Now that we’ve taken care of that leak, you can relax on your porch and fall asleep while listening to the rhythmic sound of falling rain on the roof. That is until the rain gets blown in.
One common problem with a screened porch is rain that gets blown in by strong winds. Installing a rain screen is one of the ways to prevent rainwater from getting into your porch.
Your first option is a window shade that can be unrolled when you need protection from the rain. You can then roll it up when you don’t need it. They are simple to install, and they come in different styles that you can match with your porch. You can install multiple window shades if you have a large area to cover.
The Redi Shade Easy Lift Trim-At-Home fabric shade is available on Amazon. Check it out through this link.
Weighted Water-resistant Curtains
You also have the option to install curtains that are made of waterproof fabric like oilcloth or Gore-Tex. This option has the advantage of being available in hundreds of colors and patterns. You can prevent them from being blown by the wind by sewing small weights into the bottom hem of the curtains.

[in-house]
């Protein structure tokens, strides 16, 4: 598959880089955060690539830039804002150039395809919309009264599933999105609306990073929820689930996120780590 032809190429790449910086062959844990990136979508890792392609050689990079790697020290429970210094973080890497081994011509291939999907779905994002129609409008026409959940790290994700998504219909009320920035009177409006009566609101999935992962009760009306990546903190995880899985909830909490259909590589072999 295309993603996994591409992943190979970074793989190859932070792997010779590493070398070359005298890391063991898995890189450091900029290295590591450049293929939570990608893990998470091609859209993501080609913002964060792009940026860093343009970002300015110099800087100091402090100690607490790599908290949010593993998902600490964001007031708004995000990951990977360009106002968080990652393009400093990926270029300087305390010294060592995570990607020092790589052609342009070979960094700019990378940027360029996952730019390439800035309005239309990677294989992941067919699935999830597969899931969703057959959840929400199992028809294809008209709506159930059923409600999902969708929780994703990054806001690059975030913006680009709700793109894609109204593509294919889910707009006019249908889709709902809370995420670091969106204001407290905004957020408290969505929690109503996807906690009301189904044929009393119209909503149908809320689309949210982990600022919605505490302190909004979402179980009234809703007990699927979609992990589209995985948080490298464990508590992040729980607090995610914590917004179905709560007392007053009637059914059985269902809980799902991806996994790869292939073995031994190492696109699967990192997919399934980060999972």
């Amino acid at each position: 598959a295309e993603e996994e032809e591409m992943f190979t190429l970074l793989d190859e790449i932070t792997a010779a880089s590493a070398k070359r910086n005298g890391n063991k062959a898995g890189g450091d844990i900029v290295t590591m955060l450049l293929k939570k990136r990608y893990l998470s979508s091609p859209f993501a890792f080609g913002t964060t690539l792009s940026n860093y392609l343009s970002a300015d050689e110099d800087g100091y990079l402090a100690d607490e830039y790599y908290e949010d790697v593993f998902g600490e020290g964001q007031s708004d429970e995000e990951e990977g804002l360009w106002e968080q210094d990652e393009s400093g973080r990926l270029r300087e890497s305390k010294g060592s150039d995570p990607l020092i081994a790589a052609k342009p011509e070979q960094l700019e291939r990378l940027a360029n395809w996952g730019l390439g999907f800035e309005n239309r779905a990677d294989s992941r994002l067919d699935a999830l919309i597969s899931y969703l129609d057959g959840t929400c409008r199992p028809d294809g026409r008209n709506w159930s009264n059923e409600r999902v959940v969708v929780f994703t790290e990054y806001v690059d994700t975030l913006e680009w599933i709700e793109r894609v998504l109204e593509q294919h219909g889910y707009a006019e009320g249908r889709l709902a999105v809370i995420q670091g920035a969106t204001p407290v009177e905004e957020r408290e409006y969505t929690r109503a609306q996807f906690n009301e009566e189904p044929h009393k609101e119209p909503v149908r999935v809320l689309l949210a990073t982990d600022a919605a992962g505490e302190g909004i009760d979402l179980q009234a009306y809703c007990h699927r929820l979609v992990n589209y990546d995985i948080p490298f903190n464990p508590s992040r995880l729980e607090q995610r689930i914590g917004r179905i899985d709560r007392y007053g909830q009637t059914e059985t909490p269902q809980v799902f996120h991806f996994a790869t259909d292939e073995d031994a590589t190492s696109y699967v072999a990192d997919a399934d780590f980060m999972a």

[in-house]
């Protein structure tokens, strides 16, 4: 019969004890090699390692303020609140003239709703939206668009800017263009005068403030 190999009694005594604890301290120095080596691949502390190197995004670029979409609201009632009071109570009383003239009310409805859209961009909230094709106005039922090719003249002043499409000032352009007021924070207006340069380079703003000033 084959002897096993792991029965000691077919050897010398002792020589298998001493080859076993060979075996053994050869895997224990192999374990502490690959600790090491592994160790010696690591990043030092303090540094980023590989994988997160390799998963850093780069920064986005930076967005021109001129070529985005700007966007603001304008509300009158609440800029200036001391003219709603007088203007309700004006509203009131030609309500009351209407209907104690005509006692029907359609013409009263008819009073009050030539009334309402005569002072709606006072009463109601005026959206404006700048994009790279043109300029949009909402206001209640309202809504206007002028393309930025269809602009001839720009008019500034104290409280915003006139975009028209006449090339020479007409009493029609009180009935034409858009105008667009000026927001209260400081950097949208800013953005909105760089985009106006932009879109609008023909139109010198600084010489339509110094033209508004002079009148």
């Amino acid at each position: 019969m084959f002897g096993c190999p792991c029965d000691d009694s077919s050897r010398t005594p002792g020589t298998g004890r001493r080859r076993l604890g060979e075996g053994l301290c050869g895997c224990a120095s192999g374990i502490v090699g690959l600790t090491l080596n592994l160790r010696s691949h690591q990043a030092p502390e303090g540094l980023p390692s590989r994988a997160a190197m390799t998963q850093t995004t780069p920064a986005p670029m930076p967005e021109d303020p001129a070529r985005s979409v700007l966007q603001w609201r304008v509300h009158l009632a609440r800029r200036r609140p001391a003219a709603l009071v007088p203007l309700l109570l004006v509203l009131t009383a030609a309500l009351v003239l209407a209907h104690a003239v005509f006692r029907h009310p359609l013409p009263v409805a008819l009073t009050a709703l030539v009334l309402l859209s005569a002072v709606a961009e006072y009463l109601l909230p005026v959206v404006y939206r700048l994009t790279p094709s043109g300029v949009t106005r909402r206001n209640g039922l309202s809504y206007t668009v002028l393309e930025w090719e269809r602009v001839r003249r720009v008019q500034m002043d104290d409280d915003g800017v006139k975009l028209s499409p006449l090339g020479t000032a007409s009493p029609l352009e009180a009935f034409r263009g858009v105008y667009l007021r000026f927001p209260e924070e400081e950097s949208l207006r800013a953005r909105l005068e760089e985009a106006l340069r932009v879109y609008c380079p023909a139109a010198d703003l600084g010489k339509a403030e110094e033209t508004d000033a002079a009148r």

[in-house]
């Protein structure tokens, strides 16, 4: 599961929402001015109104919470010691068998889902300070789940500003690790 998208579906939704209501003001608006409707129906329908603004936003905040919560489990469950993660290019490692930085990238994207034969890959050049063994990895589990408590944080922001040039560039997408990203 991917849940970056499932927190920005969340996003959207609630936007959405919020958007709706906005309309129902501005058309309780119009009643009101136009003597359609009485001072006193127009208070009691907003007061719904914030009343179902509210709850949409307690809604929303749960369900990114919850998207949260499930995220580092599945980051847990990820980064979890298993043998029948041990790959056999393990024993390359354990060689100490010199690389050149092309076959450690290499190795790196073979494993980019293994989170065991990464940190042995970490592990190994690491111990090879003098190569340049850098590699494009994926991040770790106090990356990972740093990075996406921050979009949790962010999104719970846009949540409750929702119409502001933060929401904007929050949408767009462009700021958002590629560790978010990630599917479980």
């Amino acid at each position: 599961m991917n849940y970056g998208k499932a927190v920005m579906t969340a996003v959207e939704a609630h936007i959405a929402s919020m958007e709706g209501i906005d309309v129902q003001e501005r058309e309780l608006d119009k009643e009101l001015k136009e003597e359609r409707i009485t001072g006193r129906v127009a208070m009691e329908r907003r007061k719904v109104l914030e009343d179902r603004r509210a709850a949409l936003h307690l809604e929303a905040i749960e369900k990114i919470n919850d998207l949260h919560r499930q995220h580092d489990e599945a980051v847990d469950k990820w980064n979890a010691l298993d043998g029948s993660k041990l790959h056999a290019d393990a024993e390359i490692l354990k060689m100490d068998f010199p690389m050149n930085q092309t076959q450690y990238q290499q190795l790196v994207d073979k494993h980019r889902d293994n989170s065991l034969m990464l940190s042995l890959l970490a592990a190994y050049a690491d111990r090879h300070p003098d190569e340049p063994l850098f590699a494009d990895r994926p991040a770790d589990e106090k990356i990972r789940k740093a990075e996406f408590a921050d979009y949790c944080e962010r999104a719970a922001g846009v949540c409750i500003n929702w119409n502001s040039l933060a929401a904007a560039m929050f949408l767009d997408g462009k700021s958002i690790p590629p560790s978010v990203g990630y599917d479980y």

A long-term solution is to plant trees to cover your porch from the rain. A tree will not be able to block all the rain during a heavy storm, but it will reduce the need for heavy window shades.
One disadvantage of planting trees or shrubs to block the rain is that they also block the wind. This can be a negative for porches that use the wind to regulate airflow.
Another disadvantage is that trees can block the view.
How to seal your porch?
If your porch does not have a rain screen to protect it from rain, the floors will be constantly wet from the rain. It would be a good idea to apply a wood sealer to your porch floor.
A sealer is a group of various products that provide protection for wood. If your porch has a wooden floor that is exposed to the elements, you’ll want to seal the wood on the floor to protect it and make it last longer than when it is unsealed.
Sealers also protect the wood from moisture, chemicals, and even cleaning products.